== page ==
Security at Your Fingertips
Biometric technology has become increasingly important since September 11. While not new, the idea of biometrics has been pushed to the forefront since last year's attacks. Biometrics offers accountability on the job. It also increases security by using unique, personal identifiers such as your fingerprints, hand, or iris.
At the Office of the Legislative Counsel in the House of Representatives, workers now need more than a password to log onto their machines. They also use iris-scanning technology.
At San Francisco International Airport, workers have been using hand scanners since 1992. Now they'll also encounter a LiveScan fingerprint machine at least once during their employment at SFO.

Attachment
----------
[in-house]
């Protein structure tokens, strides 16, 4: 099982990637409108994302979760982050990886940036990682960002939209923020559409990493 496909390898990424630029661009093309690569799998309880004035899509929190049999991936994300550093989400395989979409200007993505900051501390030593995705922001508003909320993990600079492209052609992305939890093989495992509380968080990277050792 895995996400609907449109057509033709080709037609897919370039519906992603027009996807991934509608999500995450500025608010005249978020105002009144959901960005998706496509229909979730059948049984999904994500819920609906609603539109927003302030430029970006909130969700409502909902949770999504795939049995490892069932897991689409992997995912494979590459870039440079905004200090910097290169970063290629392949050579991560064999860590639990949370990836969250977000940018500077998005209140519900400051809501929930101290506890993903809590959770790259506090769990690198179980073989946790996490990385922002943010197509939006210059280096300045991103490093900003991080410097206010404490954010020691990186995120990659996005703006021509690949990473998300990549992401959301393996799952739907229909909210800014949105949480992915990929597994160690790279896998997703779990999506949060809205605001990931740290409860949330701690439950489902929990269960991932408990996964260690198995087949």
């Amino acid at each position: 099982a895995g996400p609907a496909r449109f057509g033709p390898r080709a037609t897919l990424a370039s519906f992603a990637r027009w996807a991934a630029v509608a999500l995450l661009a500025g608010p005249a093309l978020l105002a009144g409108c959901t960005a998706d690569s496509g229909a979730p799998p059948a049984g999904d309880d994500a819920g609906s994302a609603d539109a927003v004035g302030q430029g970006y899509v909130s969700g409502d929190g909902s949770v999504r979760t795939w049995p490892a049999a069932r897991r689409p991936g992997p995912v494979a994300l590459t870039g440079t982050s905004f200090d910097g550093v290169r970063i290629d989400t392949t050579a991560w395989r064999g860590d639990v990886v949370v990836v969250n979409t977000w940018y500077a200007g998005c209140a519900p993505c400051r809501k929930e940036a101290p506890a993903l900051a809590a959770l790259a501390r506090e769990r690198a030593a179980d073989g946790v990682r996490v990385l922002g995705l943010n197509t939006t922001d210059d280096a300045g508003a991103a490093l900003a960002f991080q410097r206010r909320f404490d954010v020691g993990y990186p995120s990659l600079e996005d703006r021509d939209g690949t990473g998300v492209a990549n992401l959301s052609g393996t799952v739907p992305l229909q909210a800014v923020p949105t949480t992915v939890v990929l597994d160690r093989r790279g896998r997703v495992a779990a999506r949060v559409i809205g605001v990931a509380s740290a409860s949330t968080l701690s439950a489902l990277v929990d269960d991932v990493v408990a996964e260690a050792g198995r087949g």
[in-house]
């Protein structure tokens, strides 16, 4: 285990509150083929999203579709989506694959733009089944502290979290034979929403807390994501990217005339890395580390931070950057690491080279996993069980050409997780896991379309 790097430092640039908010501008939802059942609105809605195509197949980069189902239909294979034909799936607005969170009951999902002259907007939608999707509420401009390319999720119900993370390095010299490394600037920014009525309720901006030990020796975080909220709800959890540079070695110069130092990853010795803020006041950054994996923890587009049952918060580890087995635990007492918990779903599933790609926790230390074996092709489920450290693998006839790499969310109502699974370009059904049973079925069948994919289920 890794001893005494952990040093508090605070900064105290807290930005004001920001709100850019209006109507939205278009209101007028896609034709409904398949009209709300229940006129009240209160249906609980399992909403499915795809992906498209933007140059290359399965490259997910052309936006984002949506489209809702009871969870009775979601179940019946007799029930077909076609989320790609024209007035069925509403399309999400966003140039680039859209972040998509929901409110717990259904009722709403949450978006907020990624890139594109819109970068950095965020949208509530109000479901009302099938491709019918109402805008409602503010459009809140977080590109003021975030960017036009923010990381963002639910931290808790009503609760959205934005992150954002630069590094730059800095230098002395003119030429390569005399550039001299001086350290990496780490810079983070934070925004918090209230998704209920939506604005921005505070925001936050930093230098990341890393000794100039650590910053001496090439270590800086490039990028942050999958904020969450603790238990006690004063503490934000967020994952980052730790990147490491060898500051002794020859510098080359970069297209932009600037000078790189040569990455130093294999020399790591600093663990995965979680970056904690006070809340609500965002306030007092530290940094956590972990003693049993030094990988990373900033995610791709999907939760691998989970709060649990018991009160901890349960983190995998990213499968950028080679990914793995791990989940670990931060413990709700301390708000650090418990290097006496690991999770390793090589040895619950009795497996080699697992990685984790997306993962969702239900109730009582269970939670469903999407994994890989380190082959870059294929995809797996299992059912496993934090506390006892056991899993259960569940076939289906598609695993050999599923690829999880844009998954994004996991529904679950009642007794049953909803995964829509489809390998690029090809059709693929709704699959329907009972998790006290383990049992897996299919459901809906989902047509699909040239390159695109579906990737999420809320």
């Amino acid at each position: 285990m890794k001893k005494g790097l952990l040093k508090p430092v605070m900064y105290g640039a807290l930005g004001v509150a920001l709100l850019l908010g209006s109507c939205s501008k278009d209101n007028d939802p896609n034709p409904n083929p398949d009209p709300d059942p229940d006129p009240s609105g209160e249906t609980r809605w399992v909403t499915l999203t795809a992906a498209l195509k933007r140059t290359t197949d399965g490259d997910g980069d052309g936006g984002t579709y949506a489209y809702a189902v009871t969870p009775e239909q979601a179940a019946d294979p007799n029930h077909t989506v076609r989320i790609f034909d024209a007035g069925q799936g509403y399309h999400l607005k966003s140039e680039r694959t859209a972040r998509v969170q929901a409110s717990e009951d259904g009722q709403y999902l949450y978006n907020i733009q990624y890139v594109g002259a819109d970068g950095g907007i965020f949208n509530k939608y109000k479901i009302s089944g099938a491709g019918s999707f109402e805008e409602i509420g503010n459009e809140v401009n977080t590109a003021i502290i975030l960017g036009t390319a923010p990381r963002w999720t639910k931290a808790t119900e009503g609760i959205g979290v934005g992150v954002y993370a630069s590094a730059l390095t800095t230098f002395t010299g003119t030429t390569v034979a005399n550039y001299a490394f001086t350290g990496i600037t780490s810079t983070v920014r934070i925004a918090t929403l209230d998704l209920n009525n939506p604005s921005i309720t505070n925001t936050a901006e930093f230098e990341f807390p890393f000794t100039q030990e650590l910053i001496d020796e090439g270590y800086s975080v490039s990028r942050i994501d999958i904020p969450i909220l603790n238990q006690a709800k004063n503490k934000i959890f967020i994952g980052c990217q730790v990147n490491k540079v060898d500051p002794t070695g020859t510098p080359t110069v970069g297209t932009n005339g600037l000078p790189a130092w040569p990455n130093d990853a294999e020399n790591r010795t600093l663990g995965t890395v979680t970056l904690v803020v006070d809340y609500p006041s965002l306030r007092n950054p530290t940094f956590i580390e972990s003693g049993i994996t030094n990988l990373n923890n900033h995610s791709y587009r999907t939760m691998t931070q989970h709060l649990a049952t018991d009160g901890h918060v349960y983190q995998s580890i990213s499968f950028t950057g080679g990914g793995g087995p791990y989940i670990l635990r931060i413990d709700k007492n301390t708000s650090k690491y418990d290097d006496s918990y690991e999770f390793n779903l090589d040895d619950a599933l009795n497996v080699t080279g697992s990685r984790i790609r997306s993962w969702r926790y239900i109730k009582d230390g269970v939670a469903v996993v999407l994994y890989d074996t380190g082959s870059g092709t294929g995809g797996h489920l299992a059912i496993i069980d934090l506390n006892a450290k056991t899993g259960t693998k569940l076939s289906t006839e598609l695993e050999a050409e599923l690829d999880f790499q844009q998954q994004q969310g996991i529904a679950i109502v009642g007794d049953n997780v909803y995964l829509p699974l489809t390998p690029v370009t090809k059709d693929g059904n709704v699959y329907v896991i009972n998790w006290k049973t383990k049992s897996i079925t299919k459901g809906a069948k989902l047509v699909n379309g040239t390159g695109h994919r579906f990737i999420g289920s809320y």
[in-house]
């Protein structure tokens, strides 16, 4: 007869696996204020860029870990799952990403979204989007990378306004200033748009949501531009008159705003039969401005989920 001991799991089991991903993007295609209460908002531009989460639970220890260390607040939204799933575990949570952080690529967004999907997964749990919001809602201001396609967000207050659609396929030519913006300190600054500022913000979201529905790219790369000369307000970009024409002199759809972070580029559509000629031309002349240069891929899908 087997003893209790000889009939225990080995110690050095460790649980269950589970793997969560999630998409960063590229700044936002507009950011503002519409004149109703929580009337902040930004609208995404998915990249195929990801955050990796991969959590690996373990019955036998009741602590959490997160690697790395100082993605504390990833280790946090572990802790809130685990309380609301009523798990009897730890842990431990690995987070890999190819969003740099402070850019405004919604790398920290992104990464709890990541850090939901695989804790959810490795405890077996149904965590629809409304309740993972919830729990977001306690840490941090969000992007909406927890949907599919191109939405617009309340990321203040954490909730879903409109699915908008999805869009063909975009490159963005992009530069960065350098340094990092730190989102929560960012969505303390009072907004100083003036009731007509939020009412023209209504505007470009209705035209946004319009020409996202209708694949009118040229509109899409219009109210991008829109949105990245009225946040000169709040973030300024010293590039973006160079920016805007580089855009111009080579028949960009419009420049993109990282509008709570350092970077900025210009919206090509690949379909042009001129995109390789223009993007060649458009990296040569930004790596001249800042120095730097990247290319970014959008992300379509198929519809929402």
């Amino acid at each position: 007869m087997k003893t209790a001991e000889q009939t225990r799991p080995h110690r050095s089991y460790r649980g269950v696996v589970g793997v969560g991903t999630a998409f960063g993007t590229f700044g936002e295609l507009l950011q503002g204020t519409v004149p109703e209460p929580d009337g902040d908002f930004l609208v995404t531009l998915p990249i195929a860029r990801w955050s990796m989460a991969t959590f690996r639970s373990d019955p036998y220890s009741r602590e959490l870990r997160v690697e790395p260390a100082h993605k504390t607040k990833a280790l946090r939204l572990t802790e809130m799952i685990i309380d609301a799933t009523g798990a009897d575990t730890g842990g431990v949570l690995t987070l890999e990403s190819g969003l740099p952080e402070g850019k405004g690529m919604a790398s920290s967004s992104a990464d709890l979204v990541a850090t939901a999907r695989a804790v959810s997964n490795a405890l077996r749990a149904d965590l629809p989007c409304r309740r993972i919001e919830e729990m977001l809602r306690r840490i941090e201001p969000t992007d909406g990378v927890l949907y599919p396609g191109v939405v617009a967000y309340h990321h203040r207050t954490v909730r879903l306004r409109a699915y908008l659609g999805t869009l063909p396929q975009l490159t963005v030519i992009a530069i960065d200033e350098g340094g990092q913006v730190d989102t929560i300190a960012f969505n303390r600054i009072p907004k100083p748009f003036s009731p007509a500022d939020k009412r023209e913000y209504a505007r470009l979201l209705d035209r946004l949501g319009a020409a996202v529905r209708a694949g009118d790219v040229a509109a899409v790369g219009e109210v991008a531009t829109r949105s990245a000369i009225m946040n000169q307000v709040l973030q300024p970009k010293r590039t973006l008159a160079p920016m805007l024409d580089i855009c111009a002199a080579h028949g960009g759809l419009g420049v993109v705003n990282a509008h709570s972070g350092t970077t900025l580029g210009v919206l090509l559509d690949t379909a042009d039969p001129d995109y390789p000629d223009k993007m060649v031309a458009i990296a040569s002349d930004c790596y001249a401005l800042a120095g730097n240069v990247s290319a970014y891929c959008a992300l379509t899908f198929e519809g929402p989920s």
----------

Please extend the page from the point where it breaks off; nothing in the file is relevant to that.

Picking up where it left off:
"Following 9/11 we had new security requirements to do more background checks on more employees," airport spokesman Mike McCarron told TechTV.
[ Read more ]
- News: Refracted data and the rise of biometrics (27 August 2002)
- News: Researcher: Biometrics Unproven, Hard To Test (8 August 2002)
- News: Increased security boosts biometrics market (22 July 2002)
- News: Face recognition fails in Boston airport (22 July 2002)
- News: Clever people can fool most sophisticated biometrics (14 June 2002)
- News: Biometric security not quite ready to replace passwords (2 May 2002)
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